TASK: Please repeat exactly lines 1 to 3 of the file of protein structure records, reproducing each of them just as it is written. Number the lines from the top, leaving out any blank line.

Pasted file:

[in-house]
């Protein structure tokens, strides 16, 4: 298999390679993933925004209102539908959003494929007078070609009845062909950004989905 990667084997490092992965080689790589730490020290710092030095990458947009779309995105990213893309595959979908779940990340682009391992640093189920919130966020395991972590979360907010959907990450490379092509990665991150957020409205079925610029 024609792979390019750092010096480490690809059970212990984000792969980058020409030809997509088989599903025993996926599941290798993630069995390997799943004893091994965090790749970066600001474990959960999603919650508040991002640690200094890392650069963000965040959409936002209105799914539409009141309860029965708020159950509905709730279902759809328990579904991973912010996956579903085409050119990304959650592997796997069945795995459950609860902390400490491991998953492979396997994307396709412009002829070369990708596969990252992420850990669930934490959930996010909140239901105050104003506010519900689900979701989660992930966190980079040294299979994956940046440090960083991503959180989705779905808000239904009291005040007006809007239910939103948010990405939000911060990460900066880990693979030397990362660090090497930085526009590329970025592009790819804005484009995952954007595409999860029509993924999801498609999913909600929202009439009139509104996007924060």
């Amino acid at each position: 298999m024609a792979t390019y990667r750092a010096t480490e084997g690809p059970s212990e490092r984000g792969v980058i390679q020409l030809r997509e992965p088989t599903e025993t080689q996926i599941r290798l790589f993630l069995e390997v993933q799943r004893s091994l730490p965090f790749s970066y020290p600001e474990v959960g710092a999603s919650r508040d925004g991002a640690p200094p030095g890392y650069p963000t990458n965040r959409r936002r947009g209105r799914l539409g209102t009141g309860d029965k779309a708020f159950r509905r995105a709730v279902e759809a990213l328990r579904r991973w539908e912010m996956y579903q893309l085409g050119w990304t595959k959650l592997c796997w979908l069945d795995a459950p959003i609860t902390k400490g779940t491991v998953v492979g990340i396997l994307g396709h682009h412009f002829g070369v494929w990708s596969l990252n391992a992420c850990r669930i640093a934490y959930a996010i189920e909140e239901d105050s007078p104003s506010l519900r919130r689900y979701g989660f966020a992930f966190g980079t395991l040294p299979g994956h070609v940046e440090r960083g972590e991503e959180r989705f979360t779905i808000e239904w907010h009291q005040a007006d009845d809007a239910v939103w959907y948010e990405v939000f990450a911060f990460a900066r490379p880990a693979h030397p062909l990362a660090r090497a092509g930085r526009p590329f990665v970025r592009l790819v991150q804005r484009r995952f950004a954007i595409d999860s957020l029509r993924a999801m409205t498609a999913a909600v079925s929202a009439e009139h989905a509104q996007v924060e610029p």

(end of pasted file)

[in-house]
């Protein structure tokens, strides 16, 4: 298999390679993933925004209102539908959003494929007078070609009845062909950004989905 990667084997490092992965080689790589730490020290710092030095990458947009779309995105990213893309595959979908779940990340682009391992640093189920919130966020395991972590979360907010959907990450490379092509990665991150957020409205079925610029 024609792979390019750092010096480490690809059970212990984000792969980058020409030809997509088989599903025993996926599941290798993630069995390997799943004893091994965090790749970066600001474990959960999603919650508040991002640690200094890392650069963000965040959409936002209105799914539409009141309860029965708020159950509905709730279902759809328990579904991973912010996956579903085409050119990304959650592997796997069945795995459950609860902390400490491991998953492979396997994307396709412009002829070369990708596969990252992420850990669930934490959930996010909140239901105050104003506010519900689900979701989660992930966190980079040294299979994956940046440090960083991503959180989705779905808000239904009291005040007006809007239910939103948010990405939000911060990460900066880990693979030397990362660090090497930085526009590329970025592009790819804005484009995952954007595409999860029509993924999801498609999913909600929202009439009139509104996007924060």
């Amino acid at each position: 298999m024609a792979t390019y990667r750092a010096t480490e084997g690809p059970s212990e490092r984000g792969v980058i390679q020409l030809r997509e992965p088989t599903e025993t080689q996926i599941r290798l790589f993630l069995e390997v993933q799943r004893s091994l730490p965090f790749s970066y020290p600001e474990v959960g710092a999603s919650r508040d925004g991002a640690p200094p030095g890392y650069p963000t990458n965040r959409r936002r947009g209105r799914l539409g209102t009141g309860d029965k779309a708020f159950r509905r995105a709730v279902e759809a990213l328990r579904r991973w539908e912010m996956y579903q893309l085409g050119w990304t595959k959650l592997c796997w979908l069945d795995a459950p959003i609860t902390k400490g779940t491991v998953v492979g990340i396997l994307g396709h682009h412009f002829g070369v494929w990708s596969l990252n391992a992420c850990r669930i640093a934490y959930a996010i189920e909140e239901d105050s007078p104003s506010l519900r919130r689900y979701g989660f966020a992930f966190g980079t395991l040294p299979g994956h070609v940046e440090r960083g972590e991503e959180r989705f979360t779905i808000e239904w907010h009291q005040a007006d009845d809007a239910v939103w959907y948010e990405v939000f990450a911060f990460a900066r490379p880990a693979h030397p062909l990362a660090r090497a092509g930085r526009p590329f990665v970025r592009l790819v991150q804005r484009r995952f950004a954007i595409d999860s957020l029509r993924a999801m409205t498609a999913a909600v079925s929202a009439e009139h989905a509104q996007v924060e610029p």